Tuesday, January 27, 2015

Fountains Hall Gardens, England

Across from Fountains Hall is a small formal garden recreated to reflect the history of the hall and Fountains Abbey, where the hall is located.

Path to the garden

A simple lawn

Another simple lawn

A more elaborate lawn

The gardeners grow various plants and herbs used by the monks. Angelica Archangelica was part of a cure for pestilence, though it was used in conjunction with fasting and bed rest and fervent prayers, so it's not clear what was the most efficacious part of the cure.

Angela Archangela

Arnica montana was known by the name Leopard's Bane. Goethe used it as a tea for his angina. The plant actually irritates the digestive tract and is used today for external wounds or sprains as "Tincture of Arnica."

Leopard's Bane

Hypericum Perforatum is known as St. John's Wart and was classically boiled in wine. For internal ailments, the wine was drunk. For external ailments, the plant was used as an ointment or in a bath. Nowadays it's used as a herbal remedy for depression. Right next to St. John's Wart is Tropaeolum  Majus or Nasturtium. It was used as a disinfectant and to heal wounds. An infusion from the leaves is supposed to help coughs. Nowadays the peppery seeds and flowers are used in salads.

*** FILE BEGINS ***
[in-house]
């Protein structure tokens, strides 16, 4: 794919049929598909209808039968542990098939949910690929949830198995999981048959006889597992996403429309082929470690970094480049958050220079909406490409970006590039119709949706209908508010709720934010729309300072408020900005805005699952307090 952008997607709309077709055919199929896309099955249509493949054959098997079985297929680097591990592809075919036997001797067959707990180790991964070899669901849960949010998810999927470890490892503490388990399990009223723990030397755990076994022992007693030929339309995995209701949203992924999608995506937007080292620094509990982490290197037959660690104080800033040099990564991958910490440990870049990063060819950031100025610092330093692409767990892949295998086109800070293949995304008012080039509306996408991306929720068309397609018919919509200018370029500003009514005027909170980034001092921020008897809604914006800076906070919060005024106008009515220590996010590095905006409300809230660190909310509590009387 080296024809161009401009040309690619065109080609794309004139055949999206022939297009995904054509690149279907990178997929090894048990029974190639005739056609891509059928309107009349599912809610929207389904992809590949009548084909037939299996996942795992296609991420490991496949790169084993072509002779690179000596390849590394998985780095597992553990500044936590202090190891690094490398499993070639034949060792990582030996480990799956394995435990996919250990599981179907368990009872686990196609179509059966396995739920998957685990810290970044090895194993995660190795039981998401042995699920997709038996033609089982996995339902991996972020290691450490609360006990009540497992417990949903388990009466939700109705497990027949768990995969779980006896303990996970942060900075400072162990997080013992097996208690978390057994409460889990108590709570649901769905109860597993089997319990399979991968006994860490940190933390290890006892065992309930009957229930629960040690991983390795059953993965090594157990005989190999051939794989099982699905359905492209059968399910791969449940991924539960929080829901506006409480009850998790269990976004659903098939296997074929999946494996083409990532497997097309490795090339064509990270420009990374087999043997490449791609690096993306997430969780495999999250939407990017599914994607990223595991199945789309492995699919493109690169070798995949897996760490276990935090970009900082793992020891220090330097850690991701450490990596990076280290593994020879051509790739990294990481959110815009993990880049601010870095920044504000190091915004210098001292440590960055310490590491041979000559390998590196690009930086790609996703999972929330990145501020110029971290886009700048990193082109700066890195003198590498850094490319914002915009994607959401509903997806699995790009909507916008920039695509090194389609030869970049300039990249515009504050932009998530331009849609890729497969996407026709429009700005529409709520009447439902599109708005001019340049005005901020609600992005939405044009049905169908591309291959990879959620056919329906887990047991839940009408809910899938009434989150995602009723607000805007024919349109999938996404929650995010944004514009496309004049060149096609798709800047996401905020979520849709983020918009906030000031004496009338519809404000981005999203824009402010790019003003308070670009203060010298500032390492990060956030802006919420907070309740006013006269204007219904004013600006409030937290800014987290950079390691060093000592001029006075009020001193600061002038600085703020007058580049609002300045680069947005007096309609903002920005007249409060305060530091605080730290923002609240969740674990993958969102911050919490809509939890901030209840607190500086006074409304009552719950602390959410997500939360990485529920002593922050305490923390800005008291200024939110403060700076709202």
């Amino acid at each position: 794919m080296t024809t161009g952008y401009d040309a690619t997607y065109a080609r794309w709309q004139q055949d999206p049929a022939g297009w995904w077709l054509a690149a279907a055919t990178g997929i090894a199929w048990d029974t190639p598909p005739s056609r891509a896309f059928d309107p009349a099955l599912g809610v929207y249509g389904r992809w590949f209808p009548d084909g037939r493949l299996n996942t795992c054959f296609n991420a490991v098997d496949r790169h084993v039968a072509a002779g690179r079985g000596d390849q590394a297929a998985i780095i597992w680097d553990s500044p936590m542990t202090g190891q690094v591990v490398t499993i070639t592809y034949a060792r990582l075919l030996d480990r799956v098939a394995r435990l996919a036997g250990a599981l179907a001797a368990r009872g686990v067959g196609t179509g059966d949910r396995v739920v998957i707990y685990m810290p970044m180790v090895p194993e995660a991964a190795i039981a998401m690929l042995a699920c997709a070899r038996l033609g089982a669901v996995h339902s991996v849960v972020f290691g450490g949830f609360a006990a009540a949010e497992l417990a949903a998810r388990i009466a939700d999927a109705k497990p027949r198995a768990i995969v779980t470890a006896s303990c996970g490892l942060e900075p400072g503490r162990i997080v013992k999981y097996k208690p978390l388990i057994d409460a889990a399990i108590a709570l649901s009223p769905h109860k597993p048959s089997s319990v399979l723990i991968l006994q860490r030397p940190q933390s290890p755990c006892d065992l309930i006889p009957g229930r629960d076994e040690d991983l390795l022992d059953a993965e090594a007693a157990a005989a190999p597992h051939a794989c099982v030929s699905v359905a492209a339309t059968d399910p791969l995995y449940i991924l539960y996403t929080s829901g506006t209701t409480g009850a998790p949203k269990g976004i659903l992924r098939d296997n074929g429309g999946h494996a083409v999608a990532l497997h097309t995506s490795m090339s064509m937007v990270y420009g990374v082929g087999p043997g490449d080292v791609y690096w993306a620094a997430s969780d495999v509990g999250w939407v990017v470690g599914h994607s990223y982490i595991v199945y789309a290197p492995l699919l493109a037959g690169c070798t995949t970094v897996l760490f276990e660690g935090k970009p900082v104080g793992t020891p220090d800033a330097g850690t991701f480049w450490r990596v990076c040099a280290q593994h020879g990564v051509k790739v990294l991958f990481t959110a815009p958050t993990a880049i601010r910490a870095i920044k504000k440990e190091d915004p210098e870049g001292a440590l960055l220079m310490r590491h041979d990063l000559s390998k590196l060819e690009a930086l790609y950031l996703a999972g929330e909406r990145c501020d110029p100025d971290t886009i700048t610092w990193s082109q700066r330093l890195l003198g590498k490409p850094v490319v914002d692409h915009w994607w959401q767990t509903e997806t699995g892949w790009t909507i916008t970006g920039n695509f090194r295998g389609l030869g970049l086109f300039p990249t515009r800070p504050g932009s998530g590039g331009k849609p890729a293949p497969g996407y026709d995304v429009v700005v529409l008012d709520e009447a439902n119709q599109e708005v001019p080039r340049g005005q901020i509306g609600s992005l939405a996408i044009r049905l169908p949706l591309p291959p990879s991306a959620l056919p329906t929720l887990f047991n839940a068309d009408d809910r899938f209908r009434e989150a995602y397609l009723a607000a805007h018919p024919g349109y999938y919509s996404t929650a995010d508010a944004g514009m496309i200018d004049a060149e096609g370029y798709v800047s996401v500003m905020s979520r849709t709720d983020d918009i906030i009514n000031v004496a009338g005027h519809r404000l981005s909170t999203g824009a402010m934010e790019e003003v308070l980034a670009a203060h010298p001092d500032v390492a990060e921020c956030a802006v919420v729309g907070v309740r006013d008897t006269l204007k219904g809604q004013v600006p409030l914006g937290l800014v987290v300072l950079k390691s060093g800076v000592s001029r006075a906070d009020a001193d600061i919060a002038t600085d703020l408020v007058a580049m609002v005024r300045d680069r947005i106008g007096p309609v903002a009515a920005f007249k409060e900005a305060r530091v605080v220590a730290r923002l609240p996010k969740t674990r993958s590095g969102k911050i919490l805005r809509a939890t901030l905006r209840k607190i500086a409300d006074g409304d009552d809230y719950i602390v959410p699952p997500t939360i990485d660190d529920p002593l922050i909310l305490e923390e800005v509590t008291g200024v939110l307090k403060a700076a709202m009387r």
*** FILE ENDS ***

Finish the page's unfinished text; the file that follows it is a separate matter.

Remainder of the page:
St. John's Wart and Nasturium

The hedge of the garden is Taxus Baccata or English Yew, a common ingredient in witches' brews. The plant was often planted in graveyards due to its long life, suggesting the eternal life hoped for by the deceased. The wood is also used for bows in archery.

English Yew

The garden does have some more prosaic plants, including fruit bearing trees that go well with the climate.


A bridge at the back of the garden leads further into the estates but is not accessible to visitors.

Bridge over calm waters

A local fowl perched on a fence

L enjoyed hanging out in the area, especially on a bit of the Abbey's ruins.

L perched on rocks

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